When I write posts about how approximately 50% of our budget is dedicated to savings–and extra debt repayment–I want to take a victory lap around the table and send myself all sorts of celebratory GIFs. Truth be told, sometimes I do. But based on the number crunching that we’ve been doing lately, it seems the confetti may have come out too soon.
Saving half is powerful. Saving half lets you accelerate debt payment, fully fund retirement vehicles, and do all sorts of other essential money things. But saving half doesn’t let you live on one income. At least not always and certainly not in our case.
I make more money than my husband, and I likely always will. He works so hard to close the gap by coaching throughout the entire school year, and he even begrudgingly went back to school once he realized that the only real way to get a raise in education is to
learn more buy it. But the cold, hard truth is that I outearn him not only because my district pays slightly better and I have more degrees, but largely because I have two extra years on a salary schedule than he does.
So while saving half of our income has unlocked some amazing financial freedoms for us, there’s one door that we can’t quite jimmy open: covering my maternity leave. For the three months that I am out on FMLA leave, we can cover most of our needs and wants through his regular paychecks but not all of them. And we certainly can’t double or triple our mortgage payments or sock money away in our Roths like we normally do.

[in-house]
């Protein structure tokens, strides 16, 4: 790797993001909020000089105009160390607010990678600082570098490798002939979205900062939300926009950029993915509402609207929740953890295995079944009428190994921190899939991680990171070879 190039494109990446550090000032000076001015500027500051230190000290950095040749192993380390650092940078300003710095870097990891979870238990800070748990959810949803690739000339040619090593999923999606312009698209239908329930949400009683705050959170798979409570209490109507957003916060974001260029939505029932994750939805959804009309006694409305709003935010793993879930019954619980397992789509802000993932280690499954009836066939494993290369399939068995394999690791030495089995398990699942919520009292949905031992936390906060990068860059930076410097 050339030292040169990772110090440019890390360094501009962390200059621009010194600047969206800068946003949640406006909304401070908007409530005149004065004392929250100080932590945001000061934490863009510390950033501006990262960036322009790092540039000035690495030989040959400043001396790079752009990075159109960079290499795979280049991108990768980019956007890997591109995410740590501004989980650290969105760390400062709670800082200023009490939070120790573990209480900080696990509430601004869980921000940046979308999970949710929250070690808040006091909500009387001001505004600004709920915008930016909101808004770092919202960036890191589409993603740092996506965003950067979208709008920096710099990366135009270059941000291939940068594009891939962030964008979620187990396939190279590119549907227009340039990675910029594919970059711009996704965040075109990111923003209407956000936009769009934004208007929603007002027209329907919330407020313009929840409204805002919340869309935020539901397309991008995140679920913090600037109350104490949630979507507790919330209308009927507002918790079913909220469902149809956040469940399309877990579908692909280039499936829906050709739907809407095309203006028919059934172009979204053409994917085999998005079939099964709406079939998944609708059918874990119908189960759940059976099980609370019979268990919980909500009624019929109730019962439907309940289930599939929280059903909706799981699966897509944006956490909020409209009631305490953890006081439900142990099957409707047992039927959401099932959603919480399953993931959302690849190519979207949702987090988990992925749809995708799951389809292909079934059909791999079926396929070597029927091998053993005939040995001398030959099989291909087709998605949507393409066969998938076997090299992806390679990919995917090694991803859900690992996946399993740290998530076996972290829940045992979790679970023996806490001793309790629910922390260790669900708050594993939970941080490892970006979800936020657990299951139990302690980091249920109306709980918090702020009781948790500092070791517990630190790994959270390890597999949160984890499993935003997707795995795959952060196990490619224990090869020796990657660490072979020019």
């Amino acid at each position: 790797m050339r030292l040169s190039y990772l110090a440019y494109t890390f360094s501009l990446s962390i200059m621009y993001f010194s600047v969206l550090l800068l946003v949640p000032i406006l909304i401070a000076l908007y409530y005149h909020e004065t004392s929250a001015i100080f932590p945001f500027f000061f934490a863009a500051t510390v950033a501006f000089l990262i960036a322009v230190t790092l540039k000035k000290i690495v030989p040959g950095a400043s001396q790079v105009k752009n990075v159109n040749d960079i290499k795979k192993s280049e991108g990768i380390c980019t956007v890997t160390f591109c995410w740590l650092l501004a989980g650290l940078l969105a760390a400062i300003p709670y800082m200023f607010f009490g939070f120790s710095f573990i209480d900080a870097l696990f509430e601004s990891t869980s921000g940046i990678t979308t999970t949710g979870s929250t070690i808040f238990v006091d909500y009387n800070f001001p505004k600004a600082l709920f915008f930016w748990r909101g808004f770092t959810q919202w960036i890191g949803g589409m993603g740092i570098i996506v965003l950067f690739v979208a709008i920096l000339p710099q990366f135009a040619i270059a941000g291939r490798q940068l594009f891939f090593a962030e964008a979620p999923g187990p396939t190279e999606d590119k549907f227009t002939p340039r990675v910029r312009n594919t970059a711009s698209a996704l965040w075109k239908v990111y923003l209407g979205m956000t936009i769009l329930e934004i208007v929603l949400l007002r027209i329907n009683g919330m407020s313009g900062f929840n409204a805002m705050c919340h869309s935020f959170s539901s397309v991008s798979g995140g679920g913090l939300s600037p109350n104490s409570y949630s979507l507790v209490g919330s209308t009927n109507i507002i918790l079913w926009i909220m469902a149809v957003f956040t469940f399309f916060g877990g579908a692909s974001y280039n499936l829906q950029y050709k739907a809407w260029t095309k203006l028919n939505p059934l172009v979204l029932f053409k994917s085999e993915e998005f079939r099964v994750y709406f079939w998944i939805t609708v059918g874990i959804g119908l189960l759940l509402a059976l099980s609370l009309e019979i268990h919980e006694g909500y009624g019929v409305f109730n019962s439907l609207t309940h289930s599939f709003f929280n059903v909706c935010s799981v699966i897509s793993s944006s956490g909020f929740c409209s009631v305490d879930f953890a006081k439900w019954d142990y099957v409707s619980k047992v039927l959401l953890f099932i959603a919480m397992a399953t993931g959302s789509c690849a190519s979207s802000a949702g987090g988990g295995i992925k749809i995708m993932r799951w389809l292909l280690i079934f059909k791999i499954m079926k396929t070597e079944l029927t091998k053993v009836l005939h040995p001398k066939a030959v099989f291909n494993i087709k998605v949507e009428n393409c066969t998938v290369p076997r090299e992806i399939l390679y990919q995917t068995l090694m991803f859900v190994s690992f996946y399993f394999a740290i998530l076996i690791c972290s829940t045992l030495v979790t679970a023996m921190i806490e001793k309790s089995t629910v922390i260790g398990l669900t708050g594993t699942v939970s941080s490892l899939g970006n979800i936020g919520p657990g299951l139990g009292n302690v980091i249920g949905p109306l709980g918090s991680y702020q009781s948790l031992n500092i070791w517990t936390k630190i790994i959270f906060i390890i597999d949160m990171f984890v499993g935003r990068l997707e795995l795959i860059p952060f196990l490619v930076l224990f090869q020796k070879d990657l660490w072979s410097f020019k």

Don’t get me wrong. We’ll make it through this leave just fine. In fact, he still has one season of coaching to be paid for this school year, and that extra income will be more than enough to cover those needs and wants while I’m not working. The extra savings and emergency fund that we have, plus the really excellent advice from you all, makes me feel more confident about this number crunching than I ever thought possible.
But I do worry. I don’t worry as much about getting through those three months financially, but I wonder a lot about them emotionally. We don’t talk about the disparity between our paychecks with other people very much, and I certainly haven’t ever addressed the topic here. It makes my husband really uncomfortable, and now that I’m in a position where I won’t be making any income for three months, I can absolutely see why. It’s hard to prove to someone that their worth exists outside their income in today’s world.
To put us on a more level playing field financially, he’s constantly offering to do more coaching or refereeing on weekends, but I value our time together–and his incredible ability to fix all the things–even more. If the basement wall pees itself when it’s raining really hard or the disposal throws up in the sink when the dishwasher runs, I can mitigate the disaster temporarily, but he actually solves the problems.
I can only imagine how things will feel when Half Penny is added to the mix. Him being gone for 10-12 hours a day will be hard enough. I’m not willing to send him away on weekends, too, especially not when there’s a baby to love and actual pee and throw up to address.
It’s true that in our situation, living on 50% isn’t everything. But saving half now is what will allow us to float my maternity leave later. Barring any wildly unexpected circumstances, there won’t be credit card debt, there won’t be new loans, and there won’t be unpaid bills. And that’s really something.
So Tell Me…Do you save half? Have you ever thought about what 50% means when your incomes aren’t equal?